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Posts Tagged ‘seasons’

mass hall september light blue sky leaves

Try to remember the kind of September
When life was slow and oh, so mellow
Try to remember the kind of September
When grass was green, and grain was yellow…

—”Try to Remember,” The Fantasticks

I pulled out the Fantasticks cast album last week, as I do every year at the beginning of September. (With all the chaos around here lately, it took a nudge from my friend Allison, who loves that whimsical little show as much as I do, to remind me.)

I sat in our still-new living room, amid (mostly) shelved books and boxes of half-unwrapped picture frames, and listened to Jerry Orbach’s deep, velvety voice singing about memory, young love and melancholy.

That day, the first of September, was gray and muggy, a worn-out leftover from a humid August. But I woke up the next morning to clear blue skies and crisp golden light – which is exactly how September ought to feel.

I love this month when summer ripens into fall, when students (including my campus community) head back to school, when the air is alive with possibilities and new beginnings. I was born in September, too, so it always signals a fresh start to me.

apple maple leaves

In New England, September means apple picking, the first few red leaves and the happy blending of late-summer and early-fall crops at the farmers’ market. It means taking a few deep breaths, pausing to reflect on the summer that has passed, then making plans for the season ahead. It means sharpening my (literal and metaphorical) pencils, and diving into work and play.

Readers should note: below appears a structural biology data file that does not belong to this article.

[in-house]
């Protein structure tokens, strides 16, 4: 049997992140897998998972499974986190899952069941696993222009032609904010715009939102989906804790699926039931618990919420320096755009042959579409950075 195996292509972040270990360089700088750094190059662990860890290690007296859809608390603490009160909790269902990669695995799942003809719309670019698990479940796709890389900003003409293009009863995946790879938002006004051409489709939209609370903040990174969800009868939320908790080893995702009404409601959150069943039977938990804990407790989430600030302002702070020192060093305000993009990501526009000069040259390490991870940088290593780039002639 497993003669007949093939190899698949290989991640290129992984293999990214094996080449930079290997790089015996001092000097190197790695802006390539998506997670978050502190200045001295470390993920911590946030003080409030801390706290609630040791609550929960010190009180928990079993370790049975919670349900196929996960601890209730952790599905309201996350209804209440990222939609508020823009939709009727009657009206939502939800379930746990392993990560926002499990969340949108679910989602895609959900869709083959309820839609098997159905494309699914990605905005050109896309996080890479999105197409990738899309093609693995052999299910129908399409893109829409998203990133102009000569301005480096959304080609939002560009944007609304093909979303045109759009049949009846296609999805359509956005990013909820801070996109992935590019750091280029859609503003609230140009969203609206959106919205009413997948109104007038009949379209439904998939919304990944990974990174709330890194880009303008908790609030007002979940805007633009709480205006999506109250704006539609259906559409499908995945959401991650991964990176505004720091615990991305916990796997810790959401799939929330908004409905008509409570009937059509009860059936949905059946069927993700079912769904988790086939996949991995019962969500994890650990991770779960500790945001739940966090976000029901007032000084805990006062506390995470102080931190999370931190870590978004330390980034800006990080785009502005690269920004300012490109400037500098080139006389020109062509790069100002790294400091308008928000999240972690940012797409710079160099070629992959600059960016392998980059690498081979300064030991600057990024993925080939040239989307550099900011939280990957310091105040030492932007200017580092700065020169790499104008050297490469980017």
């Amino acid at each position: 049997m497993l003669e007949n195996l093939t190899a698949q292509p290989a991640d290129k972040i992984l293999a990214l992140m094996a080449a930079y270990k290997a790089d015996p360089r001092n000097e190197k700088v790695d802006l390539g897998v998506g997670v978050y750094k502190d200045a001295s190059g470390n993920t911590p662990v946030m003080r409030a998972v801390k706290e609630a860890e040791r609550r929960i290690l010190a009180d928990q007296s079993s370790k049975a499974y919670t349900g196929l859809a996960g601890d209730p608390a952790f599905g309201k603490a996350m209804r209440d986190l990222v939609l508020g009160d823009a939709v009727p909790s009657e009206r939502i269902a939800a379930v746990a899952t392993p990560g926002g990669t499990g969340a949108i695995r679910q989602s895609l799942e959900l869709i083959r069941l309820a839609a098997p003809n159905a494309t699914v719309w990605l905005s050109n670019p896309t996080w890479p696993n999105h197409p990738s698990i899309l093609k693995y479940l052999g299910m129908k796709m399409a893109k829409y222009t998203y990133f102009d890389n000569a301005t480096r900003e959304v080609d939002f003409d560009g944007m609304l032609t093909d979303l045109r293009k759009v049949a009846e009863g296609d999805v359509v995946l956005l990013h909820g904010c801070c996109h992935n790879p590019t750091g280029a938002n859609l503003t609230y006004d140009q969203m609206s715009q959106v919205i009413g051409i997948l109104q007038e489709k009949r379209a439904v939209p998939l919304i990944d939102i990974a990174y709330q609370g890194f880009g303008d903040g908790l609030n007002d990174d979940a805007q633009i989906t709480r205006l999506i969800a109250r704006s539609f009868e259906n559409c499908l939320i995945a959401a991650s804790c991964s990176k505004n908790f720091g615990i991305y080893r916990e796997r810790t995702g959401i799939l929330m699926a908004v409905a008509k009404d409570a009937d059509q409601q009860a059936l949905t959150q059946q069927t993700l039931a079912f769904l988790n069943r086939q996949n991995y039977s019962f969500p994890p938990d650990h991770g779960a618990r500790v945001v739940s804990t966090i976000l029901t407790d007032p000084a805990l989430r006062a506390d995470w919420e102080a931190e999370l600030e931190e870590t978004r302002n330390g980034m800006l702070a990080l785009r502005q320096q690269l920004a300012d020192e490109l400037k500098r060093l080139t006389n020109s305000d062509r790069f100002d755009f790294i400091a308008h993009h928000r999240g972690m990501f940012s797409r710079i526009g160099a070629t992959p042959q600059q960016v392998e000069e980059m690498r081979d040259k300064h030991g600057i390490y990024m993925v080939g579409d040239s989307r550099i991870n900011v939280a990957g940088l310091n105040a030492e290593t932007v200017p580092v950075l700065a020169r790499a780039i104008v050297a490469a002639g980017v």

August was full, chaotic and uncertain – everything (including my emotions) felt so close to the surface, with changes bursting in on every side. September is already settling into a more familiar rhythm, and I want to lean into that, and savor it.

We have lots of fun planned: a concert this weekend, a visit from my parents next week, a trip to the apple orchard, a few dates with good friends. I want to relish those treats and also appreciate the small moments of my everyday: chitchat with my colleagues and the good folks at Darwin’s; my workday walks around Harvard Square; quiet moments spent with a good book or my own writing. Life may not be “slow and mellow” this September, but I still want to pay attention to all of it.

In short: hello, September. It’s good to see you again.

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summer beach view boston

Summer is drawing to a close here in New England. The season’s heat is still lingering, but I’ve noticed a new crispness in the air on several recent mornings. My Facebook feed is full of back-to-school pictures of my friends’ children, and the students at Harvard, where I work, start classes next week.

Before we jump into my favorite season, I wanted to share a few summer scenes that have, so far, gone unblogged.

Some friends of ours – former fellow Boston transplants, who now live in northern California – blew into town over Memorial Day weekend. We spent an evening catching up over pizza and wine, in their swank 14th-floor suite (!) at the Liberty Hotel, looking out over the Charles River.

charles river sunset view boston fog

After surviving a hectic and fun Commencement season at my temp gig, I stepped aside to make room for (and train) my replacement. This photo is from my last solo day in that temporary space, on the sixth floor with so much light.

computer tulips hpac

My colleagues surprised me with a good-bye reception on my last day there. This is Wendy, our office manager, who made that (and so many other things) happen.

katie wendy books